Both Asbury Park Press and Bergen/NorthJersey Record published this guest opinion column by our Executive Director Seth Grossman. Click here for link to Asbury Park Press.
Fourteen months ago, former Governor Christie made West Orange attorney Jeff Chiesa his “deputy” with extraordinary powers to run Atlantic City. So far, taxpayers paid $4 million to Chiesa’s law firm. Christie said Chiesa’s law firm “produced phenomenal results” and “turned Atlantic City around”.
While most surviving casinos and their employees are doing well again, most others in Atlantic City are not. Former Governor Christie did not create Atlantic City’s problems. However, he made them a lot worse.
When Christie became Governor in 2010, Atlantic City taxes were so high that even casinos could no longer afford them. Five of them shut down. The Sands Casino blew up its empty building in 2007 to get it off the tax roll.
Atlantic City had high property taxes because for 30 years, casinos paid roughly 80% of them. Also, state law did not let casino owners or employees participate in politics or even publicly complain about the taxes they paid. Voters and politicians in Atlantic City did not care about tax hikes when casinos paid 80% of them, but were powerless to do anything about it.
Atlantic City’s casino economy crashed in 2007. When Chris Christie became governor in 2010, real estate in Atlantic City had already lost two thirds of its value. Everyone in City Hall knew the old game was over, and that big cuts in staff and salary were needed.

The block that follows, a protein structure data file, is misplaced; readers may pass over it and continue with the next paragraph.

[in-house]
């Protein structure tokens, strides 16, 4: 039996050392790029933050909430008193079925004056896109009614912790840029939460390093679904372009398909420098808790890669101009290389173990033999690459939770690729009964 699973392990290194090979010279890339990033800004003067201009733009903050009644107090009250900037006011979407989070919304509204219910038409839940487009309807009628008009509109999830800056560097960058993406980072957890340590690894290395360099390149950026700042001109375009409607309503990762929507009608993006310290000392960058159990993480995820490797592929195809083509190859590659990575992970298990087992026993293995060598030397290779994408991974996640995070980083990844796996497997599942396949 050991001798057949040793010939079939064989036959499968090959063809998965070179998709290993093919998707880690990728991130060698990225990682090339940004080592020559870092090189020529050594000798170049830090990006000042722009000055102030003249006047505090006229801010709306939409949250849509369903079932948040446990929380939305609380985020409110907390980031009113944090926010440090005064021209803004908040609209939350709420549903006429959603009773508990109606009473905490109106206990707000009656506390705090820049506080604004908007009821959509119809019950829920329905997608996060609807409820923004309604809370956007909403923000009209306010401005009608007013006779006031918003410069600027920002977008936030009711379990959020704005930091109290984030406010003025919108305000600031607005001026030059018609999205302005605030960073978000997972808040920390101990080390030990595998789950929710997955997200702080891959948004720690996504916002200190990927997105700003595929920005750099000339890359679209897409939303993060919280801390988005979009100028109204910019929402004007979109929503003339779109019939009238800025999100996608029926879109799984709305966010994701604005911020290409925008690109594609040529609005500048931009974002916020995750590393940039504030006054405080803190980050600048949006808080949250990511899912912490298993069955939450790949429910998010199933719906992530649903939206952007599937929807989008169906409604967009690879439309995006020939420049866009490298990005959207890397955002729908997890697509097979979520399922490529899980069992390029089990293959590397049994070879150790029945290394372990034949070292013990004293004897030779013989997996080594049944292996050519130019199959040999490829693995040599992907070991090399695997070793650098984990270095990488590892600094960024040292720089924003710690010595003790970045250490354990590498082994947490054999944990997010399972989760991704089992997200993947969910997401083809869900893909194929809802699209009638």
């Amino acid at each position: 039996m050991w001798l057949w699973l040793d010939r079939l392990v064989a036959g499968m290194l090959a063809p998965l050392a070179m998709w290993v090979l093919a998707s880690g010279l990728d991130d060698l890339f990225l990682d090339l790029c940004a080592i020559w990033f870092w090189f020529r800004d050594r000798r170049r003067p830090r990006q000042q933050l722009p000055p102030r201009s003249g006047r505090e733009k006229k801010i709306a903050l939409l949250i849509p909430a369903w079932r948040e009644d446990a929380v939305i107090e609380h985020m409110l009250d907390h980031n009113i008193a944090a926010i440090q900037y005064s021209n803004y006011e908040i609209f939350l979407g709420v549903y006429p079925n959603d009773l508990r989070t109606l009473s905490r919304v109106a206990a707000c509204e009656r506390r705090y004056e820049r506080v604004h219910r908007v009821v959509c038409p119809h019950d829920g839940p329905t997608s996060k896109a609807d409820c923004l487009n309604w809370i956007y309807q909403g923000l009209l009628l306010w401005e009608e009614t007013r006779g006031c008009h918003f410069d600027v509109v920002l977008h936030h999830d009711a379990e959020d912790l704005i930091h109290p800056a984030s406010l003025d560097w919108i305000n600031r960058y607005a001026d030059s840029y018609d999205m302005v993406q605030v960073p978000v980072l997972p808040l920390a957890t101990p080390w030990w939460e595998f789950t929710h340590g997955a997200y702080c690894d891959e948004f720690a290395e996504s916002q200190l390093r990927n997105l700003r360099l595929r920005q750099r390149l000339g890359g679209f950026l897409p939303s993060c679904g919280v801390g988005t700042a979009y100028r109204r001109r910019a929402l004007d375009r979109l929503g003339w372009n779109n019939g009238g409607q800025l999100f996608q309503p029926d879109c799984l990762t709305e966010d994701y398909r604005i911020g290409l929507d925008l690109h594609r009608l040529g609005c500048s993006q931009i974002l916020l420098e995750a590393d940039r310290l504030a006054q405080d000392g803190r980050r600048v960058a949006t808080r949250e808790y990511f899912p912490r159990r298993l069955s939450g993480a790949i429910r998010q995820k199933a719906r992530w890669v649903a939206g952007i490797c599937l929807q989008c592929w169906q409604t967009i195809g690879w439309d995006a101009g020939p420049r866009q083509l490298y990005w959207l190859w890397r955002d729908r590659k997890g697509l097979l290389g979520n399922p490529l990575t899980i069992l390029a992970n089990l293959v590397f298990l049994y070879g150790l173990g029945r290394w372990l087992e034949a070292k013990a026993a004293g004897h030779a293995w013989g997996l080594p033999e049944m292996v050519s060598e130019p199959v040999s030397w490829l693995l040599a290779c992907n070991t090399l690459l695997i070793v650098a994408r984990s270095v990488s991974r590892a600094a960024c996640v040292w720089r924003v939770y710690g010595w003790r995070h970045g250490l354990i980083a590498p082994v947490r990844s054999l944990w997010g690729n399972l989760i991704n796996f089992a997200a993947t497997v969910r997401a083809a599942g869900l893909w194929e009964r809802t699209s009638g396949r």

Governor Christie could have easily fixed Atlantic City in 2010. New Jersey’s “Local Budget Law” forces every town to adopt a balanced budget by April of each year. When Atlantic City failed to balance its budget in 2010, Christie’s Director of Local Government Services got a court order, and took control of the City’s finances.
Everything the Chiesa Law Firm did during the past 14 months for $4 million could have been done for almost nothing by the state’s Director of Local Government services back then.
Instead of breaking expensive old union contracts in court like Chiesa did last year, the State could have forced the City to make affordable new union contracts to begin with during the past seven years.
However, Christie did not do that. In 2010, Christie was already running for President. He wanted to be praised by Democratic union leaders. He did not want messy showdowns battles with public employees over layoffs and pay cuts.
Christie’s officials instead agreed to business as usual union contracts with regular pay hikes during most of the next six years. Atlantic City’s local budget went from $211 million in 2010 to $262 million in 2015. (It was $38 million when the first casino opened in 1978!) Public school spending went from $163 million or $24,142 per pupil in 2010 to $196 million or $27,411 per pupil in 2015.
State officials also routinely approved budgets that grossly inflated expected tax collections. They let Atlantic City spend roughly $80 million more than it took in during almost every year Christie was governor.
In just seven years, the state helped Atlantic City borrow more than $400 million. The cost of paying that money back with interest is now $29 million per year.
Jeff Chiesa has extraordinary powers. He can cut current expenses like salaries. However, he does not seem to have the power to cut debts run up in previous years. Can Chiesa’s spending cuts save enough money to pay back that seven year accumulation of debt without another round of tax hikes? Only time will tell. -30-
TAG LINE: Seth Grossman is a Somers Point attorney, and President of LibertyAndProsperity.com. He ran against Chris Christie in the 2013 Republican Primary and got 8% of the vote. He was an Atlantic City Councilman and Atlantic County freeholder in the 1980’s.
Seth Grossman, Executive Director
Liberty and Prosperity 1776, Inc.
453 Shore Road
Somers Point, NJ 08244